So it appears that this playoff run of the Montreal Canadiens has moved beyond the mildly amusing fluke stage, hasn't it?
Sure, an eighth seed knocking off the first-place Capitals, while getting dominated territorially throughout the series, is one thing, but to follow it up with another seven-game upset of the defending champs gives the Canadiens' playoff performance a sense of legitimacy.
Brian Gionta scored a pair for Montreal, the first and last in Game Seven, and led the series in scoring with eight points.
Jaroslav Halak was, once again, a star for Montreal, turning back 37 of 39 shots, running his record to 15-0-1 this season when stopping at least 35 shots in a game.
After destroying the Senators in Round One, Sidney Crosby found out, much like Alexander Ovechkin did against Montreal in the first round, that single-handed efforts won't get the job done.
The Canadiens defence was extremely effective against Crosby, limiting him to five points, but was especially effective at even strength against Pittsburgh's top players.
Through seven games, here are the even-strength point totals:
Kunitz - 4
Dupuis - 4
Guerin - 2
Gonchar - 2
Goligoski - 2
Cooke - 2
Eaton - 2
Orpik - 2
Talbot - 2
Crosby - 1
Adams - 1
Ponikarovsky - 1
Letang - 1
Letestu - 1
Fedotenko - 0
McKee - 0
Malkin - 0
Rupp - 0
Leopold - 0
Kennedy - 0
What comes out of this is that Crosby, like any other hockey player, can't win a series by himself, so when Evgeni Malkin is a virtual no-show (1-2-3 in 7 GP), it makes it awfully difficult.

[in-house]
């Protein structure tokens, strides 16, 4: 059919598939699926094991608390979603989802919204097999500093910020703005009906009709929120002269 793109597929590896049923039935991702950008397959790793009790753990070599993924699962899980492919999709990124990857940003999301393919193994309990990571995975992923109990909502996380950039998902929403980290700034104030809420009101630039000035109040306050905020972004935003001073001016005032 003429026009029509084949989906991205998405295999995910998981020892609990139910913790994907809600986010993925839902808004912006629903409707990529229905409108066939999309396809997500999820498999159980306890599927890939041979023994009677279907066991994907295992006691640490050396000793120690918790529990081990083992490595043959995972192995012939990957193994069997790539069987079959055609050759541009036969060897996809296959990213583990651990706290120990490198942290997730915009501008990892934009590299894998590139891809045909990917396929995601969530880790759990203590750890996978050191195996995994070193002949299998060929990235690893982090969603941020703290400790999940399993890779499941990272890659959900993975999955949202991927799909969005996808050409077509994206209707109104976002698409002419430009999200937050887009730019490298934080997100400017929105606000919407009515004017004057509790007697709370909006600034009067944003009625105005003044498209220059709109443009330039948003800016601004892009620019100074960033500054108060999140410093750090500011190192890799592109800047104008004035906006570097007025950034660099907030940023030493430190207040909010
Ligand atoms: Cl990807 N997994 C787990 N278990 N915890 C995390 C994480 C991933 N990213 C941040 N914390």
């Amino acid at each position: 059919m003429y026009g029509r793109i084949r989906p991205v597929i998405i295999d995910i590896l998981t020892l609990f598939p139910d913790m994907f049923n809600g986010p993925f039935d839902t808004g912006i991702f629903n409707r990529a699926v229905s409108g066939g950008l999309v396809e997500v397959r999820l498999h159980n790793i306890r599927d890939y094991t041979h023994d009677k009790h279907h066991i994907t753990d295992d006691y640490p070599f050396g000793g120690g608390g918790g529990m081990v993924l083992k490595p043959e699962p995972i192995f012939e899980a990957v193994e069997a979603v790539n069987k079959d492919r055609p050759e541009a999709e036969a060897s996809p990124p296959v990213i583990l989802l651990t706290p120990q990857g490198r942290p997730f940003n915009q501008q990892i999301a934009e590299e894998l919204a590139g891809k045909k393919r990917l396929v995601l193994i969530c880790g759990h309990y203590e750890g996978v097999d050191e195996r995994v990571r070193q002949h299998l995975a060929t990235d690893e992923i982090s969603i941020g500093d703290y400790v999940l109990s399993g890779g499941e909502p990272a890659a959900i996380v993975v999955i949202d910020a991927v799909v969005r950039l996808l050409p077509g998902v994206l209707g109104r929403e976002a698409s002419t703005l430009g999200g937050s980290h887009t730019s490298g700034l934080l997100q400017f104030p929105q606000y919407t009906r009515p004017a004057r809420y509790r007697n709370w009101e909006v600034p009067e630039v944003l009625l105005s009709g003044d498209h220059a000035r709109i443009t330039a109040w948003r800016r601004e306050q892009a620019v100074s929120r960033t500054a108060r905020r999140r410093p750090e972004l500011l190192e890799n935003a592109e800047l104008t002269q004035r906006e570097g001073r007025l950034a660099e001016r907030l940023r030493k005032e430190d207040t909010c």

On top of their offensive woes, Penguins goaltender Marc-Andre Fleury will take heat for allowing four goals on 13 shots in the deciding game; three of which were of the questionable variety -- Mike Cammalleri's one-timer for the third goal was legit.
The goal was Cammalleri's seventh of the round and 12th of the postseason. Let's not miss an opportunity to praise Bob Gainey for signing Gionta and Cammalleri as free agents last summer. Safe to say those moves weren't meant with universal approval at the time.
One observation: it seemed strange, one night after the Canucks were left undermanned on defence, that the Canadiens elected to go with six defenceman, with Marc-Andre Bergeron included among them, just so that they could play Mathieu Darche for 2:10, Glen Metropolit 2:43 and Benoit Pouliot 2:48.
But, with a Game Seven win, who cares?
Montreal now waits for the winner of Boston and Philadelphia in the Eastern Conference Final; a series in which the Canadiens will most likely be favoured, after being serious underdogs in the first two rounds.
Michael Leighton played like he hadn't missed a beat, stopping 30 of 31 shots for the win.
Mike Richards had a goal and an assist, giving him eight points in the series, tying him with Danny Briere, who scored the game-winner, for most in the series.
While any team coming back from three games down has to be considered shocking, just given how rarely it happens, the Bruins are a team that is ripe to have it happen.
With Mark Recchi and Miroslav Satan leading the Bruins' goal-scoring in the postseason, David Krejci injured and Marc Savard not yet at his best, it doesn't seem like such a stretch to think that the Bruins could be shut down for one more game.
The good news for Boston is that the Bruins head home for Game Seven, with a spot in the Eastern Conference Final on the line.
Scott Cullen can be reached at Scott.Cullen@ctv.ca and followed on Twitter at http://twitter.com/tsnscottcullen.